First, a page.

Mcity is the University of Michigan’s advanced mobility research center and test facility. This 32-acre, full-scale outdoor laboratory features more than 16 acres of roads and traffic infrastructure, simulating both urban and suburban environments. While Mcity Associate Director Greg McGuire did not return to Michigan in 2011 specifically for a job at the university, the innovation happening throughout the region certainly influenced his trajectory. “Once I entered the field, I always kept my eye on Michigan when it came to what was happening in transportation, especially at the university.”
Even entering the transportation field wasn’t initially in Greg’s plans. In 1996, he left Ann Arbor to attend Case Western Reserve University and earn a degree in biomedical engineering. “At the time, I remember someone from the state called me as part of a survey to ask me about retention — why I was leaving, and would I be back. Honestly, it was something we never really thought we would do.”
The “we” Greg is referring to is his wife Emily, another Ann Arbor native. They started dating in college while she was going to school in Boston, and he joined her there after graduation.
It was while living out east that Greg embraced the opportunity of a lifetime through a series of serendipitous interactions. After being rear-ended and totaling the car she and Greg shared, Emily started looking into options that didn’t involve buying a new automobile. That was when she discovered Robin Chase who had just started operating Zipcar out of her house with her husband Roy. “At the time, my good friend from college, Carl Tashian, was crashing on our sofa. When Emily picked up the keys from Robin, they got to talking and Robin mentioned they were looking for software engineers to build the business using the internet.” Emily referred Carl and a few days later, he was pitching Greg on the idea. “I agonized about the decision because I had a job at a large software company. Taking the job ended up being a very formative part of my career and got me totally hooked on transportation.”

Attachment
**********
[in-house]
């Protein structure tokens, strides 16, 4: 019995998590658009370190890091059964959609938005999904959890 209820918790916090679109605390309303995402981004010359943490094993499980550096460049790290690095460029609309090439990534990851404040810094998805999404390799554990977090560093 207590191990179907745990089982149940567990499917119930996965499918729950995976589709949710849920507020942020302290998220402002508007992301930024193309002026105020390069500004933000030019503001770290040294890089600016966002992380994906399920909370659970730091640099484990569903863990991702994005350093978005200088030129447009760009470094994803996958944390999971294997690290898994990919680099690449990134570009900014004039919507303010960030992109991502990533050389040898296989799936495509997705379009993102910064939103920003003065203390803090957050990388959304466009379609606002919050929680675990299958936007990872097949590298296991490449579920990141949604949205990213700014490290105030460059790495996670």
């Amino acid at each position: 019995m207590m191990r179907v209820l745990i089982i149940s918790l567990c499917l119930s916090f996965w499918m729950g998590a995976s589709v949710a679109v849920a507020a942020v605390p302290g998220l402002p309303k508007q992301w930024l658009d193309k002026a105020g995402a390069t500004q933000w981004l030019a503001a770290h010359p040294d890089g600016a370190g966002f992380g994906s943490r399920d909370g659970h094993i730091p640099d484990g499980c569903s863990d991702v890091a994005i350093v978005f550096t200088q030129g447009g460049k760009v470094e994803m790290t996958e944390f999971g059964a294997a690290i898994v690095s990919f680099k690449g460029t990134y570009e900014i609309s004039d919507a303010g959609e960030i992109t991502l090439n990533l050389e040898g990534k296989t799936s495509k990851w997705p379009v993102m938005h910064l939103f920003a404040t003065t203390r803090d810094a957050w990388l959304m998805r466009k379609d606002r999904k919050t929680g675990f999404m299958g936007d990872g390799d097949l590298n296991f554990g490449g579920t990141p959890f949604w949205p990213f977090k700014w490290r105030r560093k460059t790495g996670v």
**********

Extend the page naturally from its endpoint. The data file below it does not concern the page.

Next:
Greg and Emily then moved to Austin, Texas so Emily could join the master’s program in speech pathology at the University of Texas. While there, they welcomed the arrival of their first child. They lived there for a couple of years until Greg had the opportunity to start another ridesharing company with Robin — this time in France. After weighing their options, proximity to grandparents significantly influenced the family’s move back to Ann Arbor. “As the recession was ending in 2011, there suddenly seemed like there was a lot of opportunity in Ann Arbor. And I was still able to launch Buzzcar with Robin, building all of the software and hardware components remotely. It was a good time to come back.”
What did Greg discover after 15 years away from Ann Arbor? “Coming back to Ann Arbor, it was kind of shocking to see how many opportunities there were in the city. There were a lot of good ideas emerging with more angel investors in Ann Arbor and generally more startup activity. The number of startups that are in the city now and the number of new ideas coming out of the university — it’s very exciting.”
Living in Ann Arbor also has its perks. According to Greg, Ann Arbor punches above its weight for opportunity and interesting attractions. “There’s just so much — and maybe we as residents take it for granted — but there’s so much available to us regardless of what your interests are that you wouldn’t see in another 100k population city. Ann Arbor also has an affordability that Boston and Austin can’t approach, and its schools are exceptional. It’s such a relaxing place to live. It’s really hard to beat.”
After Buzzcar, Greg worked at a few other startups, but the launch of Mcity piqued his interest. “Mcity was looking for someone to run its labs and the timing worked out that I had just sold another startup I had launched with some friends in California.” Greg started at Mcity at the end of 2016 and in May 2019 became Mcity’s associate director. “I love the state’s focus on mobility — and thinking beyond the car. We’re thinking about systems, public transit, micromobility.” At a local level, Greg sees the needle moving as well. “Ann Arbor is attracting people in city government and at U-M who bring with them new ideas about how a city can be built and function. How else can we take the engineering knowledge we have and use it for new things? That feels like the right move to me.”
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